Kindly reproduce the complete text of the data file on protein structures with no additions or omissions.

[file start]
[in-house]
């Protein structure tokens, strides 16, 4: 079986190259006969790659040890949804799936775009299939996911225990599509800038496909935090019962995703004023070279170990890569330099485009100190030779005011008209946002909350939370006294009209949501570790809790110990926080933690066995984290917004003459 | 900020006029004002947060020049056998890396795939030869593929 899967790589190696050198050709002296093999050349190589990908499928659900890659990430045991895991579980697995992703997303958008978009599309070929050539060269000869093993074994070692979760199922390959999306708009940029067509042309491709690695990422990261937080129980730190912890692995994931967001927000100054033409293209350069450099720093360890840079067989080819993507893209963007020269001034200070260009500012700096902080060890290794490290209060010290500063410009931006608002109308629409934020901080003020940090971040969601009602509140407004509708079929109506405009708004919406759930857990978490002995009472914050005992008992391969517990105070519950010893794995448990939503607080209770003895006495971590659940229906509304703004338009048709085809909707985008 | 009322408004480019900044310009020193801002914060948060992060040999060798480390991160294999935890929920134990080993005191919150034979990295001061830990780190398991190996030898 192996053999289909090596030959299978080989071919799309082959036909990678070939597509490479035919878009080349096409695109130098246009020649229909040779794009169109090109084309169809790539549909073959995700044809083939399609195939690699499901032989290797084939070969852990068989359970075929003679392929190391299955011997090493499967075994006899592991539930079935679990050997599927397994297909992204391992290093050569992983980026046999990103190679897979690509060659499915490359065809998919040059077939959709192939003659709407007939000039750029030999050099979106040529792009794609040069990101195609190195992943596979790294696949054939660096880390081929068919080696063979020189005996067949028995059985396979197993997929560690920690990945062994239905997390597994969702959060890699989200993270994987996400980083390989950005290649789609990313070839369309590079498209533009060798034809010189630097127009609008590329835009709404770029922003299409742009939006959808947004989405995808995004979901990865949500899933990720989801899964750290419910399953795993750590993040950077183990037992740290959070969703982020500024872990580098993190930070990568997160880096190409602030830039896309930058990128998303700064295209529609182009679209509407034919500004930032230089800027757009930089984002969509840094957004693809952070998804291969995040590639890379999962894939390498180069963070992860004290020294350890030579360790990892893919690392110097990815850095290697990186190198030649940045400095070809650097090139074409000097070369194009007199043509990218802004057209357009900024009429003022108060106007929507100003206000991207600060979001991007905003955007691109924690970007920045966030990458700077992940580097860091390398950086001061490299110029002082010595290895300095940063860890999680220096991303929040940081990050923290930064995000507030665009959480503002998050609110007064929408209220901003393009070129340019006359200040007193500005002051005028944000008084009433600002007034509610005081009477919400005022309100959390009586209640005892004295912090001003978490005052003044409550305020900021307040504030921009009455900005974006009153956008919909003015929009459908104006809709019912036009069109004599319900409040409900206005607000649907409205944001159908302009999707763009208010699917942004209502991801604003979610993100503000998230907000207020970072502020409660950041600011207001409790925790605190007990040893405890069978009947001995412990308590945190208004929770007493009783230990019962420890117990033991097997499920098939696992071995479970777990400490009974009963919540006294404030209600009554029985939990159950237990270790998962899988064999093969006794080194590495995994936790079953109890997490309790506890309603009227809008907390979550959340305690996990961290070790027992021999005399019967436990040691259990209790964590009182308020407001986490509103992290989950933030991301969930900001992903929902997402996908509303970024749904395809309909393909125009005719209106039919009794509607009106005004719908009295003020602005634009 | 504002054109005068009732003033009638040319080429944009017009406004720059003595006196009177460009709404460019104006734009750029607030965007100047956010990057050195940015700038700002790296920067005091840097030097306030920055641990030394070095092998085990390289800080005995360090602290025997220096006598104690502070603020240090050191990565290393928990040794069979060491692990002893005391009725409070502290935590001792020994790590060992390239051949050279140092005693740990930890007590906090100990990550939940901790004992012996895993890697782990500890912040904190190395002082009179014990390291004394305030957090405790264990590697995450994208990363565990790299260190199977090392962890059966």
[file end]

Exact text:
[in-house]
């Protein structure tokens, strides 16, 4: 079986190259006969790659040890949804799936775009299939996911225990599509800038496909935090019962995703004023070279170990890569330099485009100190030779005011008209946002909350939370006294009209949501570790809790110990926080933690066995984290917004003459 | 900020006029004002947060020049056998890396795939030869593929 899967790589190696050198050709002296093999050349190589990908499928659900890659990430045991895991579980697995992703997303958008978009599309070929050539060269000869093993074994070692979760199922390959999306708009940029067509042309491709690695990422990261937080129980730190912890692995994931967001927000100054033409293209350069450099720093360890840079067989080819993507893209963007020269001034200070260009500012700096902080060890290794490290209060010290500063410009931006608002109308629409934020901080003020940090971040969601009602509140407004509708079929109506405009708004919406759930857990978490002995009472914050005992008992391969517990105070519950010893794995448990939503607080209770003895006495971590659940229906509304703004338009048709085809909707985008 | 009322408004480019900044310009020193801002914060948060992060040999060798480390991160294999935890929920134990080993005191919150034979990295001061830990780190398991190996030898 192996053999289909090596030959299978080989071919799309082959036909990678070939597509490479035919878009080349096409695109130098246009020649229909040779794009169109090109084309169809790539549909073959995700044809083939399609195939690699499901032989290797084939070969852990068989359970075929003679392929190391299955011997090493499967075994006899592991539930079935679990050997599927397994297909992204391992290093050569992983980026046999990103190679897979690509060659499915490359065809998919040059077939959709192939003659709407007939000039750029030999050099979106040529792009794609040069990101195609190195992943596979790294696949054939660096880390081929068919080696063979020189005996067949028995059985396979197993997929560690920690990945062994239905997390597994969702959060890699989200993270994987996400980083390989950005290649789609990313070839369309590079498209533009060798034809010189630097127009609008590329835009709404770029922003299409742009939006959808947004989405995808995004979901990865949500899933990720989801899964750290419910399953795993750590993040950077183990037992740290959070969703982020500024872990580098993190930070990568997160880096190409602030830039896309930058990128998303700064295209529609182009679209509407034919500004930032230089800027757009930089984002969509840094957004693809952070998804291969995040590639890379999962894939390498180069963070992860004290020294350890030579360790990892893919690392110097990815850095290697990186190198030649940045400095070809650097090139074409000097070369194009007199043509990218802004057209357009900024009429003022108060106007929507100003206000991207600060979001991007905003955007691109924690970007920045966030990458700077992940580097860091390398950086001061490299110029002082010595290895300095940063860890999680220096991303929040940081990050923290930064995000507030665009959480503002998050609110007064929408209220901003393009070129340019006359200040007193500005002051005028944000008084009433600002007034509610005081009477919400005022309100959390009586209640005892004295912090001003978490005052003044409550305020900021307040504030921009009455900005974006009153956008919909003015929009459908104006809709019912036009069109004599319900409040409900206005607000649907409205944001159908302009999707763009208010699917942004209502991801604003979610993100503000998230907000207020970072502020409660950041600011207001409790925790605190007990040893405890069978009947001995412990308590945190208004929770007493009783230990019962420890117990033991097997499920098939696992071995479970777990400490009974009963919540006294404030209600009554029985939990159950237990270790998962899988064999093969006794080194590495995994936790079953109890997490309790506890309603009227809008907390979550959340305690996990961290070790027992021999005399019967436990040691259990209790964590009182308020407001986490509103992290989950933030991301969930900001992903929902997402996908509303970024749904395809309909393909125009005719209106039919009794509607009106005004719908009295003020602005634009 | 504002054109005068009732003033009638040319080429944009017009406004720059003595006196009177460009709404460019104006734009750029607030965007100047956010990057050195940015700038700002790296920067005091840097030097306030920055641990030394070095092998085990390289800080005995360090602290025997220096006598104690502070603020240090050191990565290393928990040794069979060491692990002893005391009725409070502290935590001792020994790590060992390239051949050279140092005693740990930890007590906090100990990550939940901790004992012996895993890697782990500890912040904190190395002082009179014990390291004394305030957090405790264990590697995450994208990363565990790299260190199977090392962890059966």